Monday, September 24, 2007

Keyloggers and Viri and Rootkits, Oh My!

In the last post, I ranted about rootkits being planted in consumers’ computers without their knowledge by unscrupulous corporations or by hackers with even less honorable motives. I vented my displeasure with a corporation but did not give any information about what one can do about a rootkit. To remedy that oversight I embarked on a quest for some free software that will detect their presence. I shall try to rectify the omission in this episode.

It has been written that rootkits and keyloggers hide quite well in the deep recesses of your computer’s innards, often to the degree that excellent commercial software cannot find them. I found two anti-rootkit applications and one keylogger sniffer.

AVG, an excellent commercial security software company, offers three security software applications that are free for the downloading. The best known is their free anti-virus program, but they also offer an anti-spyware application and a rootkit detector. All three are available

Sophos Software also offers free
anti-rootkit software, a threat detection test, and an application discovery tool in addition to their commercial line of security software.

One of the stranger freeware security tools I found, the
SnoopFree Privacy Shield, is a paranoid and compulsive little program that detects any application that could be a keylogger or take over your browser, displays what it is, what it is doing, and asks if you wish to allow it. I found it to be something of a revelation that it classified Google Desktop as a serious threat and desperately tried to convince me not to allow it to function. This program for Win XP is worth installing, if only to see which applications are paying attention to what is being typed on your keyboard.

An updated version of Check Point’s free
ZoneAlarm Security Firewall has just been released and is certainly worth using.

Belarc freely gives its
Advisor application that lists all the software installed on your computer, for non-commercial purposes only. This app lists every piece of software installed on your computer, along with patches, identification numbers, version numbers, and much other valuable information. This program has been installed on every computer I have owned since 1995.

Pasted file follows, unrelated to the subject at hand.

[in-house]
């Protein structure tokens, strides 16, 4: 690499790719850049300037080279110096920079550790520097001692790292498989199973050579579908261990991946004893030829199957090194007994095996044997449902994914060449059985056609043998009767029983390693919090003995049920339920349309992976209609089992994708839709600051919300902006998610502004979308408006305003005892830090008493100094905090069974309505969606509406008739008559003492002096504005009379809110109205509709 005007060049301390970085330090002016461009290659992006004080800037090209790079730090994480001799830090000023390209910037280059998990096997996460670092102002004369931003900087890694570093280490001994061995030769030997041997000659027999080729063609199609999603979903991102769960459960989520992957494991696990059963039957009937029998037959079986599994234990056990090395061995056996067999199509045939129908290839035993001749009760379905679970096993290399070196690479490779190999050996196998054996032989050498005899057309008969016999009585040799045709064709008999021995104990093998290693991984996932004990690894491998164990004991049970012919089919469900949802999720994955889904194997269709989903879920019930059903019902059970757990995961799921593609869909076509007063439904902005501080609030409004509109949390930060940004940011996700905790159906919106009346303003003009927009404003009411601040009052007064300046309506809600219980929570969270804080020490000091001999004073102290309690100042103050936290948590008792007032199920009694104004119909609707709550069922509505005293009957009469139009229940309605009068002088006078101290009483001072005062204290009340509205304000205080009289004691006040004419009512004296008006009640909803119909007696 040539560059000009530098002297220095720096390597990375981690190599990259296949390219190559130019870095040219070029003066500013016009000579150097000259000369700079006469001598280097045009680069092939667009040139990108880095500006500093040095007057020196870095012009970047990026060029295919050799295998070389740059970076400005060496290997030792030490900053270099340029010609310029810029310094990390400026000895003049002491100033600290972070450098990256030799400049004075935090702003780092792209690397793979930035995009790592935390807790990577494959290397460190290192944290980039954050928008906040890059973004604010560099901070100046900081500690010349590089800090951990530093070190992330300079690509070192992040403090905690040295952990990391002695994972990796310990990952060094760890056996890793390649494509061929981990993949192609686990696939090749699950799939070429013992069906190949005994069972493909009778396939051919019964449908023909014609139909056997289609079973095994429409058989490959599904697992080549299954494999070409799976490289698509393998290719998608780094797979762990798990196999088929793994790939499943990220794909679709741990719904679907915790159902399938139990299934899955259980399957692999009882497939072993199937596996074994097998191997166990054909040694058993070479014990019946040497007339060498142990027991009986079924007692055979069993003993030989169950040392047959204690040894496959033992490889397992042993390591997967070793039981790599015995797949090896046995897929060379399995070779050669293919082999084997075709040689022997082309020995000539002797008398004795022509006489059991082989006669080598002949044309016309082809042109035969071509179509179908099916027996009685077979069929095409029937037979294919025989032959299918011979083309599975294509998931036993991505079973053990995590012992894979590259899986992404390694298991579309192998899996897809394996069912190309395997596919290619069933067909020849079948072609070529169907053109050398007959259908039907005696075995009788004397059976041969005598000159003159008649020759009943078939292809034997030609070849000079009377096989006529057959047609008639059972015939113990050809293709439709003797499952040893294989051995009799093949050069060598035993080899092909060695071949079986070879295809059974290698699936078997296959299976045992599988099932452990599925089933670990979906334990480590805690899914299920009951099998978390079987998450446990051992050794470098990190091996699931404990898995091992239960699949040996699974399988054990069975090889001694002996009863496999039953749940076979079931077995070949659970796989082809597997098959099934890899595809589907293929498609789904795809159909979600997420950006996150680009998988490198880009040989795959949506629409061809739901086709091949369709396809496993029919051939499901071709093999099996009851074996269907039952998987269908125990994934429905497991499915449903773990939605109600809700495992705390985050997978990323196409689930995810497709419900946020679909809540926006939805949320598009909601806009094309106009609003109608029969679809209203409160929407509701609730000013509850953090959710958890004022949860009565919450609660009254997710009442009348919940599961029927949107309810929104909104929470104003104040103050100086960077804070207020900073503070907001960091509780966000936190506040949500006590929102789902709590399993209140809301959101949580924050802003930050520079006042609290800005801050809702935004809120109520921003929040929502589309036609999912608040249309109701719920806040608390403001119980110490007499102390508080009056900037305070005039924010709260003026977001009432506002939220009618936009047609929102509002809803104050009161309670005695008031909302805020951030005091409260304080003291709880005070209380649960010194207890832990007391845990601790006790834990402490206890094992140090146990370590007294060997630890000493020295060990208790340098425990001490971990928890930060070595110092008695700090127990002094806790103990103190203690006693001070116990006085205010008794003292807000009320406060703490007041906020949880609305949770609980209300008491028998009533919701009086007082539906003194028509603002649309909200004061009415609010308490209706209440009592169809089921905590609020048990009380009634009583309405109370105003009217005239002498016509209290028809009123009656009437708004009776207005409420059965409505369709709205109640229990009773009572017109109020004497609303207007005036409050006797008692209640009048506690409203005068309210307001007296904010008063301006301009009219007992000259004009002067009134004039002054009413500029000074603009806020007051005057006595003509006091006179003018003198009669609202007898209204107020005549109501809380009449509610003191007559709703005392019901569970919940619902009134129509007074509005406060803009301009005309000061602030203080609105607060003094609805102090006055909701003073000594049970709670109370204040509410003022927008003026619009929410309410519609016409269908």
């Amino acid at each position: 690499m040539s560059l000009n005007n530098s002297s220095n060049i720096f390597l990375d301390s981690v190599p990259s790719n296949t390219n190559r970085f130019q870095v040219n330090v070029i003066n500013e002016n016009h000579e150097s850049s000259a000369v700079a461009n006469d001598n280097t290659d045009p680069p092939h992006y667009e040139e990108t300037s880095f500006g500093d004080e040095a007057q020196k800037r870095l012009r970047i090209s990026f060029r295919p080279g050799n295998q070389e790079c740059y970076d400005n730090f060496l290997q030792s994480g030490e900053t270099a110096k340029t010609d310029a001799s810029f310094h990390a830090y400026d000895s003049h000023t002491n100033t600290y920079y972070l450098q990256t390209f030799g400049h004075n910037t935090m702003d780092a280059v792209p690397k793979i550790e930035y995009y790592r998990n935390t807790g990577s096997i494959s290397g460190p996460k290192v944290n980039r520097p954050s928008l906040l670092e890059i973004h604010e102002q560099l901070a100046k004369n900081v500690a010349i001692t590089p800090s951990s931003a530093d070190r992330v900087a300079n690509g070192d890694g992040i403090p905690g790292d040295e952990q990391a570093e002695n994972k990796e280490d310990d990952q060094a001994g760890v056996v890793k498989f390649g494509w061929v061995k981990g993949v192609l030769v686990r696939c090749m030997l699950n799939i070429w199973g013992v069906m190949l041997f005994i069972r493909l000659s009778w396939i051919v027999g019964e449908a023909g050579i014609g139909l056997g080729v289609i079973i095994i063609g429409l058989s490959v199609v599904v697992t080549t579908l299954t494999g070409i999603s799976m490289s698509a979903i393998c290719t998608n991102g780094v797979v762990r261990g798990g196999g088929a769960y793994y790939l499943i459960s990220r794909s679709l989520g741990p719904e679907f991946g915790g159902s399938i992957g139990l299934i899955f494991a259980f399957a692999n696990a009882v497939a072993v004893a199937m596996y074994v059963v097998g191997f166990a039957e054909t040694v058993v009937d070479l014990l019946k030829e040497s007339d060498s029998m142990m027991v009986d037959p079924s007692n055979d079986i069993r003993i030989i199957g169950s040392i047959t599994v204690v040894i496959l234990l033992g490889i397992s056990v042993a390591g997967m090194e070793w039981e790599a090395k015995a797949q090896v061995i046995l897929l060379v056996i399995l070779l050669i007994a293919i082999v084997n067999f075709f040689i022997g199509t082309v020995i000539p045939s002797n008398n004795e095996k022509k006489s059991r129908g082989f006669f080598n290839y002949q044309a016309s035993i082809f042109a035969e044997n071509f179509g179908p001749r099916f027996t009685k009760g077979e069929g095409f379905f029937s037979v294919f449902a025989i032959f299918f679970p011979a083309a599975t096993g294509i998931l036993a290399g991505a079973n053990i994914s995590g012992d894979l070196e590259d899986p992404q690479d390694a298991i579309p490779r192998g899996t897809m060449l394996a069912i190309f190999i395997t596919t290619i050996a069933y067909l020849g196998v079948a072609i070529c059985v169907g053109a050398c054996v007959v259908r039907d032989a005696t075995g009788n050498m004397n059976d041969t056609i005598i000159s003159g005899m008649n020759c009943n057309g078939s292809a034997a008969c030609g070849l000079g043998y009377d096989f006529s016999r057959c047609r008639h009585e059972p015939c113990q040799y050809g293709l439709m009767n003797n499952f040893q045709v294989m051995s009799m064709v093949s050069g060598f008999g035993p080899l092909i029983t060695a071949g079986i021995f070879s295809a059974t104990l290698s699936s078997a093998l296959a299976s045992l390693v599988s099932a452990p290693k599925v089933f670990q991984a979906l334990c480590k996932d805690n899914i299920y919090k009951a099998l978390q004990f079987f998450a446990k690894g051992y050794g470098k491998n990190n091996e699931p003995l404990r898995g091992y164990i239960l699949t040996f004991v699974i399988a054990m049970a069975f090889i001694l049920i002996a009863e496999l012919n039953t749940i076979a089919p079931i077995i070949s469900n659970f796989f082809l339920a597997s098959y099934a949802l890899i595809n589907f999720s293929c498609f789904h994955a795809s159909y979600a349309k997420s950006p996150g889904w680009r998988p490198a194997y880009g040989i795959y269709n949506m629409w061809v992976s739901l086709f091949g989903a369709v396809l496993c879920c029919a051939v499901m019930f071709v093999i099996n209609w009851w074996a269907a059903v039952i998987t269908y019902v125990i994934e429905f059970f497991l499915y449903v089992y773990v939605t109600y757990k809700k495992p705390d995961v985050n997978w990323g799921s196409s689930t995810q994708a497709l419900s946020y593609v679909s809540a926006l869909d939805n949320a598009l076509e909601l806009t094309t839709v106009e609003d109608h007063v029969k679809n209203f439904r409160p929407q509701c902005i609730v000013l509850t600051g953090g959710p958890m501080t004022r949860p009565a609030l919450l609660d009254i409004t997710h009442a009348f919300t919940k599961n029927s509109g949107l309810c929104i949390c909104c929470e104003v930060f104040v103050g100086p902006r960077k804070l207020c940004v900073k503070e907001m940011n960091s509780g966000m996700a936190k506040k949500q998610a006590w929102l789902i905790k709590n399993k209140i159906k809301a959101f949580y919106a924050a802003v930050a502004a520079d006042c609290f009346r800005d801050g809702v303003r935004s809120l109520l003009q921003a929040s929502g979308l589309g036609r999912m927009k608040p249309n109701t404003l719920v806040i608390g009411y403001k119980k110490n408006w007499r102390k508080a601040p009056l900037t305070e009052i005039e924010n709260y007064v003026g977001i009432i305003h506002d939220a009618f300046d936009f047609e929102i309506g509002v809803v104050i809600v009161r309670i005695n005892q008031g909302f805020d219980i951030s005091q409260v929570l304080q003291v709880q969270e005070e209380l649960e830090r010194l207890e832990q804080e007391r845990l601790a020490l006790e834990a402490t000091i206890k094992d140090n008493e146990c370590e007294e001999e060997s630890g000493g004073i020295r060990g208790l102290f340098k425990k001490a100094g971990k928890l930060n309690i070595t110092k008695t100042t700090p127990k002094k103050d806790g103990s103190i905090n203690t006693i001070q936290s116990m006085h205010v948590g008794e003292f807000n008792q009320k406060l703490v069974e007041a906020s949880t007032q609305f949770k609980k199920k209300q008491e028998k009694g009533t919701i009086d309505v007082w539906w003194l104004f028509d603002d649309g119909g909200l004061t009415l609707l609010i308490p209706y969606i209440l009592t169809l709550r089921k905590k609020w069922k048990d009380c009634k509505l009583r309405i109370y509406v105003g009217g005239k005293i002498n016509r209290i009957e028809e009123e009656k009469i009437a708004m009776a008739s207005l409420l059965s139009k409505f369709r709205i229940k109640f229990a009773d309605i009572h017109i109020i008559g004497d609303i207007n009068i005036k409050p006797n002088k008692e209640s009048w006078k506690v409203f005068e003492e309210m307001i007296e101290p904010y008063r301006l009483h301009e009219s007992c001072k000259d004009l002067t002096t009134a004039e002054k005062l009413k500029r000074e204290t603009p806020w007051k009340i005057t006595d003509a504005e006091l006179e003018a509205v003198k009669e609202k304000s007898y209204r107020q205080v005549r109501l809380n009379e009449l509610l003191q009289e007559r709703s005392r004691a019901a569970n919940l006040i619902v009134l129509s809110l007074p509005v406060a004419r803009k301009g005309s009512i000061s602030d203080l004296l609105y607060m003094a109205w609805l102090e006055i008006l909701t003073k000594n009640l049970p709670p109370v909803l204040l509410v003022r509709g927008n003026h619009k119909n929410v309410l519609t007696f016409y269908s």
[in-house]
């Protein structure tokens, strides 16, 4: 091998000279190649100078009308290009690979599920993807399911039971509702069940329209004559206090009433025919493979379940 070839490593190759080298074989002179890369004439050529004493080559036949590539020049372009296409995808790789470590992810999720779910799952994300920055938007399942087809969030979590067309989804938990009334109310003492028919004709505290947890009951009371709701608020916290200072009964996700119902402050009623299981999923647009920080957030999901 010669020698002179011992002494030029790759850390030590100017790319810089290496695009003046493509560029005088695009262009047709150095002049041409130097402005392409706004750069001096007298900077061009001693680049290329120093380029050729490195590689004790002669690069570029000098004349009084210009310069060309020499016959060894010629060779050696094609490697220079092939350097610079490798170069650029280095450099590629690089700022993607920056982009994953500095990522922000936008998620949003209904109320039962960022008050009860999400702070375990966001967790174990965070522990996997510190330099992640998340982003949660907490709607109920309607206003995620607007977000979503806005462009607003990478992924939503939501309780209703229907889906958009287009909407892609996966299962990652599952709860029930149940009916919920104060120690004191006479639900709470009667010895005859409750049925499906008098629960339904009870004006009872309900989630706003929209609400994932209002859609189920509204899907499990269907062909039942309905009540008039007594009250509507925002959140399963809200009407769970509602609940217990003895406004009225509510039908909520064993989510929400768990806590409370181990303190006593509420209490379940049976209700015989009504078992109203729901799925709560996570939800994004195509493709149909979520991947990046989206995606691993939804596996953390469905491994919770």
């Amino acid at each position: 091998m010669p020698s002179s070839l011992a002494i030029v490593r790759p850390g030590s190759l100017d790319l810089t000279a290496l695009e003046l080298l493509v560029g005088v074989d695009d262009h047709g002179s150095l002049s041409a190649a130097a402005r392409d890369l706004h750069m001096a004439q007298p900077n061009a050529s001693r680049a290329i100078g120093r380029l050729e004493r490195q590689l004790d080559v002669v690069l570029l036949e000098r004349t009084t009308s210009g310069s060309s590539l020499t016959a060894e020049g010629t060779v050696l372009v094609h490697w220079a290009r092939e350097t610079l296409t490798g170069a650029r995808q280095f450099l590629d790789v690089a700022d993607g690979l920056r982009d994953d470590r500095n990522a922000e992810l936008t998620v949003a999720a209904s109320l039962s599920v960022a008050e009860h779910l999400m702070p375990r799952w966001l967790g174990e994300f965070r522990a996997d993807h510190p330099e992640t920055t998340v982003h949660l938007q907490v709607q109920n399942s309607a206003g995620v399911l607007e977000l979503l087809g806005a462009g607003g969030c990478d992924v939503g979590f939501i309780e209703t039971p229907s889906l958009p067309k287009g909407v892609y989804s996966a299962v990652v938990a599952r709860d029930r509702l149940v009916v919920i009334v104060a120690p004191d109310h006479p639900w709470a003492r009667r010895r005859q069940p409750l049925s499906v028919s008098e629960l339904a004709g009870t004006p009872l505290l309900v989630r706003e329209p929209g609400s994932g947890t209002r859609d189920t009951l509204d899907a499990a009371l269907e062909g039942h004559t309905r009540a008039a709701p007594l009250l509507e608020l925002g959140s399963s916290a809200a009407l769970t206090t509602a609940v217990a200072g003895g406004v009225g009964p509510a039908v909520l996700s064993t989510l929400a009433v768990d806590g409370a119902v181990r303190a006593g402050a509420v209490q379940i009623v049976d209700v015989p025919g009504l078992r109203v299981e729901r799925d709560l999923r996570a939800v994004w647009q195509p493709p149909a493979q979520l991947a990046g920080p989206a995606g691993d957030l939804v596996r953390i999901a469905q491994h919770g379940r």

Finally, EmiSoft’s
a-squared free anti malware program (Anti-Trojan, Anti-Worm, and Anti-Spyware) is available, as is an Anti-Dialer program.

When you try these programs, as I have, please give consideration to purchasing the full featured versions or making a donation to the software’s author if you like them.

Peace, Doc

Copyright © 2007, Thomas A. Blood, Ph.D.

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Friday, September 07, 2007

Sony Does It Again

I am including this post from another of my blogs as it may have compromised a clinician's computer or do so in the second round of rootkits. Especially troublesome is the information that one of the products that installs a rootkit is not a CD, but a USB fingerprint security device

Once upon a time in the not too far distant past I really liked Sony products. I still do. I have Sony tape deck, receiver, CD/DVD player, pocket recorder, and was drooling over several of their high-end cameras, but I have resolved never to buy another of their offerings because of their corporate behavior.

In 2005 there was a Sony BMG scandal in which rootkits were hidden in over 100 of the CD products manufactured and sold by them. When the customer played the "copy protected" "XCP" CD, a rootkit, otherwise known as spyware or malware, was installed in their computer without their knowledge. It interfered with the way in which Windows systems play CDs and opened several security holes for viruses to enter the unsuspecting owner's computer. Rather than go on at length here, I refer the reader to the wiki link above, for a thoroughly researched and well written explanation of the problem and the various electronic, ethical, and legal ramifications of their ploy. The first time, I was relatively quiet about it, but made my resolution and have abided by it.